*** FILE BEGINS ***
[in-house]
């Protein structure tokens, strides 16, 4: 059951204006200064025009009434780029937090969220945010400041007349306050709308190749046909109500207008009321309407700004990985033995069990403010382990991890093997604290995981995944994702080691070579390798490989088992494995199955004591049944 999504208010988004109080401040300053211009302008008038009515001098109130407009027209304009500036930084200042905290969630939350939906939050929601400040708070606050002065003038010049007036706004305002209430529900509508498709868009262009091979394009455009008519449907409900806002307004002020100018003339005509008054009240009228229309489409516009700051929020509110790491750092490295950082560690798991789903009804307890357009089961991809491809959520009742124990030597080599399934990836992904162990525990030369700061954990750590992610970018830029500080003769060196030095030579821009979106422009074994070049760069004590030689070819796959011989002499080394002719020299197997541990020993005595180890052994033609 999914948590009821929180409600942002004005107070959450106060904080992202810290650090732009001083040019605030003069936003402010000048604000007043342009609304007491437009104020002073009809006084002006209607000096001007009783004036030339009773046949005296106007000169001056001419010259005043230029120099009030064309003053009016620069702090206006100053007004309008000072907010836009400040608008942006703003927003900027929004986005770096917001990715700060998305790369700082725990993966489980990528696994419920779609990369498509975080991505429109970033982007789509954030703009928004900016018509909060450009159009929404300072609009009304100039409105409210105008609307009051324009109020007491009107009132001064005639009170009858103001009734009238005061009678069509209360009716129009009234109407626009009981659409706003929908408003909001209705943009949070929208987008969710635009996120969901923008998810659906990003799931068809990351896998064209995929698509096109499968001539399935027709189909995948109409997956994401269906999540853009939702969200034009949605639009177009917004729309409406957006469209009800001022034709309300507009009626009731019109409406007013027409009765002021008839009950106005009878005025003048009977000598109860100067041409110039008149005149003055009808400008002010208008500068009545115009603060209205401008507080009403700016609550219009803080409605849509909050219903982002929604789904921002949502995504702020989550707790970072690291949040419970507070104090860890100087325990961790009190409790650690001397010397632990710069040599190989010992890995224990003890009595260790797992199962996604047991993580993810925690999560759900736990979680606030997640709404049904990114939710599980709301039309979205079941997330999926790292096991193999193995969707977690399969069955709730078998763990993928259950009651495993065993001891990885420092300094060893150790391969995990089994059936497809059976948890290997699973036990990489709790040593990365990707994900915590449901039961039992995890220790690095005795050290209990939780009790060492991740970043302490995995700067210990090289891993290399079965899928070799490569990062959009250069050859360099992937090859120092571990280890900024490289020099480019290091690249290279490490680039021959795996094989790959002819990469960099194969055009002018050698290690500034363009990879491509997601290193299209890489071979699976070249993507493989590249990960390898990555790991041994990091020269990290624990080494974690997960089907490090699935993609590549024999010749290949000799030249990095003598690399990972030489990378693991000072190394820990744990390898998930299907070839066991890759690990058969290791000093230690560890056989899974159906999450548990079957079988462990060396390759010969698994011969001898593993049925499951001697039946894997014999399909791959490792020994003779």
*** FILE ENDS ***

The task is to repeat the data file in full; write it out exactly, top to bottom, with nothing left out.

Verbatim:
[in-house]
């Protein structure tokens, strides 16, 4: 059951204006200064025009009434780029937090969220945010400041007349306050709308190749046909109500207008009321309407700004990985033995069990403010382990991890093997604290995981995944994702080691070579390798490989088992494995199955004591049944 999504208010988004109080401040300053211009302008008038009515001098109130407009027209304009500036930084200042905290969630939350939906939050929601400040708070606050002065003038010049007036706004305002209430529900509508498709868009262009091979394009455009008519449907409900806002307004002020100018003339005509008054009240009228229309489409516009700051929020509110790491750092490295950082560690798991789903009804307890357009089961991809491809959520009742124990030597080599399934990836992904162990525990030369700061954990750590992610970018830029500080003769060196030095030579821009979106422009074994070049760069004590030689070819796959011989002499080394002719020299197997541990020993005595180890052994033609 999914948590009821929180409600942002004005107070959450106060904080992202810290650090732009001083040019605030003069936003402010000048604000007043342009609304007491437009104020002073009809006084002006209607000096001007009783004036030339009773046949005296106007000169001056001419010259005043230029120099009030064309003053009016620069702090206006100053007004309008000072907010836009400040608008942006703003927003900027929004986005770096917001990715700060998305790369700082725990993966489980990528696994419920779609990369498509975080991505429109970033982007789509954030703009928004900016018509909060450009159009929404300072609009009304100039409105409210105008609307009051324009109020007491009107009132001064005639009170009858103001009734009238005061009678069509209360009716129009009234109407626009009981659409706003929908408003909001209705943009949070929208987008969710635009996120969901923008998810659906990003799931068809990351896998064209995929698509096109499968001539399935027709189909995948109409997956994401269906999540853009939702969200034009949605639009177009917004729309409406957006469209009800001022034709309300507009009626009731019109409406007013027409009765002021008839009950106005009878005025003048009977000598109860100067041409110039008149005149003055009808400008002010208008500068009545115009603060209205401008507080009403700016609550219009803080409605849509909050219903982002929604789904921002949502995504702020989550707790970072690291949040419970507070104090860890100087325990961790009190409790650690001397010397632990710069040599190989010992890995224990003890009595260790797992199962996604047991993580993810925690999560759900736990979680606030997640709404049904990114939710599980709301039309979205079941997330999926790292096991193999193995969707977690399969069955709730078998763990993928259950009651495993065993001891990885420092300094060893150790391969995990089994059936497809059976948890290997699973036990990489709790040593990365990707994900915590449901039961039992995890220790690095005795050290209990939780009790060492991740970043302490995995700067210990090289891993290399079965899928070799490569990062959009250069050859360099992937090859120092571990280890900024490289020099480019290091690249290279490490680039021959795996094989790959002819990469960099194969055009002018050698290690500034363009990879491509997601290193299209890489071979699976070249993507493989590249990960390898990555790991041994990091020269990290624990080494974690997960089907490090699935993609590549024999010749290949000799030249990095003598690399990972030489990378693991000072190394820990744990390898998930299907070839066991890759690990058969290791000093230690560890056989899974159906999450548990079957079988462990060396390759010969698994011969001898593993049925499951001697039946894997014999399909791959490792020994003779």